There are days when I’d just drive to Java just to see other grow-ups and not have to speak baby-language for an hour. There were days when my ‘office’ walls were beginning to talk back to my thoughts. You know you need a break when you start to miss the lizard that passes by on its way from State House.
I haven’t pulled my hair out (yet). After a couple of years, I can tell you a few things that have made me productive and sane working from home.
Understanding yours and your spouse’s differences in temperament is a major key to establishing happiness, peace and stability in your marriage.
Jackie and Musau might not be enjoying marital bliss today if they had not decided to take a personality test together. When they first started dating, the music was never too loud; the sky was just the right shade of blue and their love burned bright like a beach sunset. If Musau was the knight in shining armour, then Jackie was Queen Elizabeth herself. Neither of them could do any wrong.
And then they got married.
I had a glass table once. I smashed it to pieces with a cup full of tea.
For a long time, I struggled with anger that would strike like a thunderclap headache. I lost many cups and plates to these fits of anger. But the day I lost the table is the day I knew horse-manure had hit the fan. Something had to give.
I searched for outlets. I joined a women’s study in the church, Wisdom for Mothers. This study exposed my heart and helped me grow. But it also gave me wonderful women who became my closest confidants. There’s very little I can’t tell this crazy bunch of wonderful women.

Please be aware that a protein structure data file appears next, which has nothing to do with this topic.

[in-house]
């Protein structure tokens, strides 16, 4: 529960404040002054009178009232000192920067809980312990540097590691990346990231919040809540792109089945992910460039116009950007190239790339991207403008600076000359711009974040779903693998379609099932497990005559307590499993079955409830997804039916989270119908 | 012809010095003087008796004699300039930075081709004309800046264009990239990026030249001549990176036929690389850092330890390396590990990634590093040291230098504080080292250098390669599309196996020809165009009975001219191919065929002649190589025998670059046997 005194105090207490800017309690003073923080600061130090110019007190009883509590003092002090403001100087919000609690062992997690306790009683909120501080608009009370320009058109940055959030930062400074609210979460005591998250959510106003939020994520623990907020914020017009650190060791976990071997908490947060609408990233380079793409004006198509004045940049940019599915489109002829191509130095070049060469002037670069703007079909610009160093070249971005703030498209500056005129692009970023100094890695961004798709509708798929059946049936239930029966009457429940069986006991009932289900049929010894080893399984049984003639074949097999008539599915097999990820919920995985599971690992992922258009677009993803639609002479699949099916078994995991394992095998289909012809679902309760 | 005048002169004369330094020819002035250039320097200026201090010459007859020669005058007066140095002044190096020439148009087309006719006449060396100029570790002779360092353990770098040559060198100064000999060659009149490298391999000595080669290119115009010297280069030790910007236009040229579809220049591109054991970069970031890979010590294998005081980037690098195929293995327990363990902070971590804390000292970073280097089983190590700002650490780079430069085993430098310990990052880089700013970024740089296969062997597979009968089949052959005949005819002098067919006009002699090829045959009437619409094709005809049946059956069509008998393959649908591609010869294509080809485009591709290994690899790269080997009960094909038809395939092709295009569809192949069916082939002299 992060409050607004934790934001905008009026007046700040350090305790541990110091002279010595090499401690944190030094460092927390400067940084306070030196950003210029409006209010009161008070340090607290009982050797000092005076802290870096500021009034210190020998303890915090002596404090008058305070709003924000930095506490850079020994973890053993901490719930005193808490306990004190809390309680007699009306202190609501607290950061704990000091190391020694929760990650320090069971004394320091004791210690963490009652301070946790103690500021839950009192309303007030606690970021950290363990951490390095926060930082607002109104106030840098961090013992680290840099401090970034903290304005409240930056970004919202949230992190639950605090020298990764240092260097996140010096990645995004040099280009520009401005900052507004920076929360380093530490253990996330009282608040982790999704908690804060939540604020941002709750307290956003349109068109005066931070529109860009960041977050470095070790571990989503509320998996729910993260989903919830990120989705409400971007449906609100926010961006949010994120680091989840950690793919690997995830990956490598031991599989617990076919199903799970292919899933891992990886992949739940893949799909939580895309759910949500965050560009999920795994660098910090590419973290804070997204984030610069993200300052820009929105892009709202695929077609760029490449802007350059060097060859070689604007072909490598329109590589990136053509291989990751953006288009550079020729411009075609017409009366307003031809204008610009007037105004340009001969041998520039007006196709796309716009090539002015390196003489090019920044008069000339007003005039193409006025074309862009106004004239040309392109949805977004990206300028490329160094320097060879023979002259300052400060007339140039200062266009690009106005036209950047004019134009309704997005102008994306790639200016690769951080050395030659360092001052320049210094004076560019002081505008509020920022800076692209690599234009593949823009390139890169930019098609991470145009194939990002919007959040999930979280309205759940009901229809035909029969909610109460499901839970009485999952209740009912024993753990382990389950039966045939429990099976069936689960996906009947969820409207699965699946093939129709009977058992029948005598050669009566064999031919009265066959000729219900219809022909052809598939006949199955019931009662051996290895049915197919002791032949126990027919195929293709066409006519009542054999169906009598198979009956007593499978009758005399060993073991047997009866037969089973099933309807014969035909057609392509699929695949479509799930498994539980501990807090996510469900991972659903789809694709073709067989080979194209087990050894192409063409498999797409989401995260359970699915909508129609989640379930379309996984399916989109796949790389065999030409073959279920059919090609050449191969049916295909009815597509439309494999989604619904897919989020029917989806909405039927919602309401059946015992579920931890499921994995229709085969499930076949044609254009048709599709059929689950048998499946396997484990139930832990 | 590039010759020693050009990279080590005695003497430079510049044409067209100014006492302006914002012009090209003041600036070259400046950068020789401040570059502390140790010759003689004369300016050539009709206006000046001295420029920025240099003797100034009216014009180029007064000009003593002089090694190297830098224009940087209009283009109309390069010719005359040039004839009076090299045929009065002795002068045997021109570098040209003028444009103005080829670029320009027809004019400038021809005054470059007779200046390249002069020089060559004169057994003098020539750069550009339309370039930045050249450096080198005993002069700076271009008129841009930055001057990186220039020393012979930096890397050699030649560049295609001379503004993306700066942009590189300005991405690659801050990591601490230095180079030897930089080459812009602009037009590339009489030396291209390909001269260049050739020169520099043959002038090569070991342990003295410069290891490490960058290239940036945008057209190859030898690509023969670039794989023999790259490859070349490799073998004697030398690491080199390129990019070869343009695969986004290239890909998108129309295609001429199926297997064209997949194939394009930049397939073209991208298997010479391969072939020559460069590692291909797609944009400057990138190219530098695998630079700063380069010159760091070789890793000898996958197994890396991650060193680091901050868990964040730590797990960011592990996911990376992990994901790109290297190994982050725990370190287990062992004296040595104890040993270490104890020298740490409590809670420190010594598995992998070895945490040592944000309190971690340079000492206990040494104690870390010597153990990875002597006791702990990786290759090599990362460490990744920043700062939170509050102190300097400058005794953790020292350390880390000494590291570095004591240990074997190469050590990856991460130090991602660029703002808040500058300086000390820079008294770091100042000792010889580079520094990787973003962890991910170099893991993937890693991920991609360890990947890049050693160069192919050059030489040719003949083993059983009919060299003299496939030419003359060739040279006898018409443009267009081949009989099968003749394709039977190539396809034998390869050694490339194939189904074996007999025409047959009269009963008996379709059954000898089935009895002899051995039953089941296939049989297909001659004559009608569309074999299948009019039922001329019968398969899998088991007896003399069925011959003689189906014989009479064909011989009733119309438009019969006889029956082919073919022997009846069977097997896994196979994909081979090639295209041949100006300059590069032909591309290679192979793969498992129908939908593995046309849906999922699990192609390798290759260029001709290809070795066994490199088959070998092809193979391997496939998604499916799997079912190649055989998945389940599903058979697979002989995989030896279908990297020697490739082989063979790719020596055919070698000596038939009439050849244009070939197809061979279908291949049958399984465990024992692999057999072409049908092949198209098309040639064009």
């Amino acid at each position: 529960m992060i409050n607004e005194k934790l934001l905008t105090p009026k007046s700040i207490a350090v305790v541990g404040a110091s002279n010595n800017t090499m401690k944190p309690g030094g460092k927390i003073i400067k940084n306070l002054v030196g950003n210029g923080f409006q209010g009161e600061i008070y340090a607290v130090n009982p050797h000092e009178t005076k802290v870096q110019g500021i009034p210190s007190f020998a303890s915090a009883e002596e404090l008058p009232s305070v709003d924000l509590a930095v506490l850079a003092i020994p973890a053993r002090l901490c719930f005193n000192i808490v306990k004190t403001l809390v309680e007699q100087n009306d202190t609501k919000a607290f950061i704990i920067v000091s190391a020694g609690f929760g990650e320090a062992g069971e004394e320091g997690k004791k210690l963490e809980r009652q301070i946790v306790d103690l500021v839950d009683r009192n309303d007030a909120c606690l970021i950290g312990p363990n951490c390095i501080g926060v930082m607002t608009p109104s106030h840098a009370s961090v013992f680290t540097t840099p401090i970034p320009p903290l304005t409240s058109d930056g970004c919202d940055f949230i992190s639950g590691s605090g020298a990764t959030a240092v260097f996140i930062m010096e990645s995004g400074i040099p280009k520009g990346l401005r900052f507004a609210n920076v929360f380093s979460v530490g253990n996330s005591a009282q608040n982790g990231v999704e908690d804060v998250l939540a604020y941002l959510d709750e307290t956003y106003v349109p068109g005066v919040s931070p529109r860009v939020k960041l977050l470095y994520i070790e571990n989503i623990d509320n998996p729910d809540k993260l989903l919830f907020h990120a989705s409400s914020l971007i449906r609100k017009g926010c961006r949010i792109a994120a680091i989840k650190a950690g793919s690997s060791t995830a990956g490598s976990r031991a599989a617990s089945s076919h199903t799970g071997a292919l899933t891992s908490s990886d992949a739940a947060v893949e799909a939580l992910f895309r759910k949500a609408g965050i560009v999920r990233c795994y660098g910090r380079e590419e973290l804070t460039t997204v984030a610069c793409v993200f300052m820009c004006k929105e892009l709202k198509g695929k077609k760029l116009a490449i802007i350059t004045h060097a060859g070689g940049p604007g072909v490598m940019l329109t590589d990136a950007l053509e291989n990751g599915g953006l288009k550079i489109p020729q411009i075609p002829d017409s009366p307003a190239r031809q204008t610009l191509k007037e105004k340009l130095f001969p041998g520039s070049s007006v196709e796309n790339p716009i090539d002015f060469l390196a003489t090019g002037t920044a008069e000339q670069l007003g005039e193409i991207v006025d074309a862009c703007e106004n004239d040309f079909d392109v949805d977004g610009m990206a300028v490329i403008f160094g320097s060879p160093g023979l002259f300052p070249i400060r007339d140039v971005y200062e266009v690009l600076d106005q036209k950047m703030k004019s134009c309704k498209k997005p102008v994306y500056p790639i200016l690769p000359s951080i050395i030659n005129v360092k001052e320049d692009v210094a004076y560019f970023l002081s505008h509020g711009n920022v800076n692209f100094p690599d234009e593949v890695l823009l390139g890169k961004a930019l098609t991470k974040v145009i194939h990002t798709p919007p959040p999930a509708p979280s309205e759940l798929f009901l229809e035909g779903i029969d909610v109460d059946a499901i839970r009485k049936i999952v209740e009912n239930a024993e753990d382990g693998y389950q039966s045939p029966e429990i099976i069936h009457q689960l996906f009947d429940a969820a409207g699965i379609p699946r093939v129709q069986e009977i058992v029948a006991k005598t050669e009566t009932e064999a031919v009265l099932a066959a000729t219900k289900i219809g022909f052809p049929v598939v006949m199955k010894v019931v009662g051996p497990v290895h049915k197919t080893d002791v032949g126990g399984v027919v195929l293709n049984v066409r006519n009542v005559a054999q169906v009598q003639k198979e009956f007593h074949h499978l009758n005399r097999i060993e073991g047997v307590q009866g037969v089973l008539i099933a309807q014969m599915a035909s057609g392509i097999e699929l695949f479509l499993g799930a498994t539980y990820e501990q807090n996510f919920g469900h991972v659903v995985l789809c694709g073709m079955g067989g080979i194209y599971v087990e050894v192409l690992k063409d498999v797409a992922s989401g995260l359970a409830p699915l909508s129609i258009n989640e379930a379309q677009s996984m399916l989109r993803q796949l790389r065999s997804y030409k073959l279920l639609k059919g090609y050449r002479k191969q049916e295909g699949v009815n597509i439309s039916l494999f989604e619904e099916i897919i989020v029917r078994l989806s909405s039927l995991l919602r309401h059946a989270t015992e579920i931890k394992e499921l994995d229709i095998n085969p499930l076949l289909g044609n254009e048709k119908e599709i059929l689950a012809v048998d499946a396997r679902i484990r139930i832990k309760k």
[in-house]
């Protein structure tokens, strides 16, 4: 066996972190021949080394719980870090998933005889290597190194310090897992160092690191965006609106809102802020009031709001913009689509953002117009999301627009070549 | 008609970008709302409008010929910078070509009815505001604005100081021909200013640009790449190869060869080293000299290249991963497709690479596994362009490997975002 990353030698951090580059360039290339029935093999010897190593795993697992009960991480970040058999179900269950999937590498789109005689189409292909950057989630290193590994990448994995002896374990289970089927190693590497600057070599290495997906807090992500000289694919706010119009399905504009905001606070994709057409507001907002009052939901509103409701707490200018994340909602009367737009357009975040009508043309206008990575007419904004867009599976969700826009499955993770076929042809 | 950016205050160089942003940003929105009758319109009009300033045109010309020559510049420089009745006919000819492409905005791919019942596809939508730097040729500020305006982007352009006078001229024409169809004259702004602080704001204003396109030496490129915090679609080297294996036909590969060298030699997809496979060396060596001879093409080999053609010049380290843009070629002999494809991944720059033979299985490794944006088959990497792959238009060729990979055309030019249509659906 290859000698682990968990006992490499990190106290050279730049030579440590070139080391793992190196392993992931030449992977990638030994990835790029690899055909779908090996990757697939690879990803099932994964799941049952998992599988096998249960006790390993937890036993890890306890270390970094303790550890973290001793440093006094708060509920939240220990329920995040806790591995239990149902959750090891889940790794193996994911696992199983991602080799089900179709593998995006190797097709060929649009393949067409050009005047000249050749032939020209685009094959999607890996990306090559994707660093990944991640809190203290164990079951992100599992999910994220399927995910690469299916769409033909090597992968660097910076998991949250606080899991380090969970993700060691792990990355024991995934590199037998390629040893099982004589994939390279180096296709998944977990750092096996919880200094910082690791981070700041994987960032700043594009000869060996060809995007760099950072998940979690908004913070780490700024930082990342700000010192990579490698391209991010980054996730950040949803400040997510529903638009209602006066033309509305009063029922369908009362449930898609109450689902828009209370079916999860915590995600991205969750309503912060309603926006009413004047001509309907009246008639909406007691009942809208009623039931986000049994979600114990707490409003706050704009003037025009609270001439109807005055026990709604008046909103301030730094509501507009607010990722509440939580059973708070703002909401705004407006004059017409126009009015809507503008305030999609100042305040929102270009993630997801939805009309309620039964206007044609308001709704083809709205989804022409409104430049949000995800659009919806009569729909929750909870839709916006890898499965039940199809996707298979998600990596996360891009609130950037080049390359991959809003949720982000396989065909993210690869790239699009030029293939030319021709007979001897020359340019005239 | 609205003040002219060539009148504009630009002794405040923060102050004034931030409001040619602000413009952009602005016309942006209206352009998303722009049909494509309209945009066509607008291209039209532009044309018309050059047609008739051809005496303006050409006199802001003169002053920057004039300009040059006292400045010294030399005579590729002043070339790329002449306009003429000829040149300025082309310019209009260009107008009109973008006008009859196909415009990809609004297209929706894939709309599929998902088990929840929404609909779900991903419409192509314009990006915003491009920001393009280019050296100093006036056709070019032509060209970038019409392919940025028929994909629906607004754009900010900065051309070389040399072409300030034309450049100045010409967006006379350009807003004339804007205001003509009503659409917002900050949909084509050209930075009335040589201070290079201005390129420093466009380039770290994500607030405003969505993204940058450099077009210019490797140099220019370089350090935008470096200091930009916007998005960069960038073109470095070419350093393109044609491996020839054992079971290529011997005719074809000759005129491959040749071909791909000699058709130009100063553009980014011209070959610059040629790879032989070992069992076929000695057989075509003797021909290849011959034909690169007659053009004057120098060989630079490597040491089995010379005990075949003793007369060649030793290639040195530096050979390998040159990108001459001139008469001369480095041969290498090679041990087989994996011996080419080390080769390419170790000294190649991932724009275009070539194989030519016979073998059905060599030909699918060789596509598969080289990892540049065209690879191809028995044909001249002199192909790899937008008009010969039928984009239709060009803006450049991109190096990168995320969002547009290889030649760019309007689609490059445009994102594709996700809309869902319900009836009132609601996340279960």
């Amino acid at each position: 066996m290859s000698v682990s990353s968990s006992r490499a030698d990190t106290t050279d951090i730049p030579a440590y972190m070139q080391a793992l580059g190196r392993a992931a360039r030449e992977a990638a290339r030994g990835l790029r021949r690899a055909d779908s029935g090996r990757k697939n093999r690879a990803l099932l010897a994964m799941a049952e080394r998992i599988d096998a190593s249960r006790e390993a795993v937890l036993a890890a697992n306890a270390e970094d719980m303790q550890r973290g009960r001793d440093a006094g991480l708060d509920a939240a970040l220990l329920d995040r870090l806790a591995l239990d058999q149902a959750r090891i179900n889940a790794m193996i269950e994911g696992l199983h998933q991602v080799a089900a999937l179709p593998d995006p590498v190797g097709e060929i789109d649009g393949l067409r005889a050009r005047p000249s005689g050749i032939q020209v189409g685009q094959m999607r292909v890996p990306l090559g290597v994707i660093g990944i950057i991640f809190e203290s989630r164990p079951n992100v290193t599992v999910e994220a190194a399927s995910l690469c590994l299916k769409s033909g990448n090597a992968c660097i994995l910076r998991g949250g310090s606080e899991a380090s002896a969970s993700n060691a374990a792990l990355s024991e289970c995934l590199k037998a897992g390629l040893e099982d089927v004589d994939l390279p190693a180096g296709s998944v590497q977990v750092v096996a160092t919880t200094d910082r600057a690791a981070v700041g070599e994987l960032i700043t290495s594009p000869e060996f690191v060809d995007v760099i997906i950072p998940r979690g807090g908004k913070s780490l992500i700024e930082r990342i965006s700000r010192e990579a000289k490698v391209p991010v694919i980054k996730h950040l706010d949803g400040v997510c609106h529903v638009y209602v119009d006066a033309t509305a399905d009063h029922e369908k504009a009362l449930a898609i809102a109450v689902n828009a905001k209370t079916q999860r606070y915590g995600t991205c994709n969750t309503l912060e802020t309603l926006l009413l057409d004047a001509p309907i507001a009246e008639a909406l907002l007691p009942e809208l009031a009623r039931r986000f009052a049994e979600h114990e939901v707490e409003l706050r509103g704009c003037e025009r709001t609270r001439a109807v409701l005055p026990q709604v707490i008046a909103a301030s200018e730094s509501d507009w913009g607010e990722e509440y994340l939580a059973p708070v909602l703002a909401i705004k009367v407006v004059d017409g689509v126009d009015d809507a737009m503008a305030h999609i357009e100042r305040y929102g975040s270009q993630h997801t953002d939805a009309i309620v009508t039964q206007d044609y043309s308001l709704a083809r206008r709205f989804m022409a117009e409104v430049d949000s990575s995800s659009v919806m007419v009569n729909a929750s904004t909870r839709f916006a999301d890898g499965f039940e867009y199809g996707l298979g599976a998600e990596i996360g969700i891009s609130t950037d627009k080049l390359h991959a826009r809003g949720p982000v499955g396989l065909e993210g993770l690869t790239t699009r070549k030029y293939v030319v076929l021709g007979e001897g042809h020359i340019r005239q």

Before the anger outbursts, I had grown increasingly uncomfortable in my ‘situation’. I was a stay at home mom. Each day when Mr K went to work, I was left feeling like I made the wrong choice. Like all I’ll ever be is “Mom.”
He lies on the cold Sao Paulo ground in the park outside the cathedral. It’s cold. I’m used to the sweltering heat in Mombasa, anything below 25 degrees is cold for me. But I’m told it’s summer here. These people have not seen the summer, I muse.
He has a blanket. Surprisingly, it doesn’t look very dirty. My host, a catholic seminarian informs me that they are supplied with blankets and food by well-meaning Brazilians. Mostly Christians because they somehow see the face of Jesus on those once clean and handsome faces.
He’s not alone, but I note with interest that most of his ‘roommates’ are men.
She emailed and said this was the kind of conversation that required a quiet corner in Java at 11 AM. Apparently, there are not many people there at such a time. She can speak without straining to not whisper, and I can tell you she whispers like a cat that saw a dog.
You don’t want to be hiding with this one in any situation. She can’t whisper to save her life.
When my baby was younger, I experienced something ‘strange’. Every day, at around 6 pm, she would start fussing. She’d just get restless and cry herself hoarse.
Unknown to me, what we were experiencing is called the witching hour.
The witching hour was like a hangnail. It drained all life and joy out of my first days of motherhood. I often was on the brink of tears. Exhausted like a donkey in Mwea.
At those time I felt like auctioning her off to the highest bidder. But I was sure none of you wanted a screaming beauty.
So we braved on. Everyday. It was like waiting to visit the dentist. You know what’s coming and you can’t prevent it. I got so used to it that I didn’t even notice when it stopped. But I dreaded it!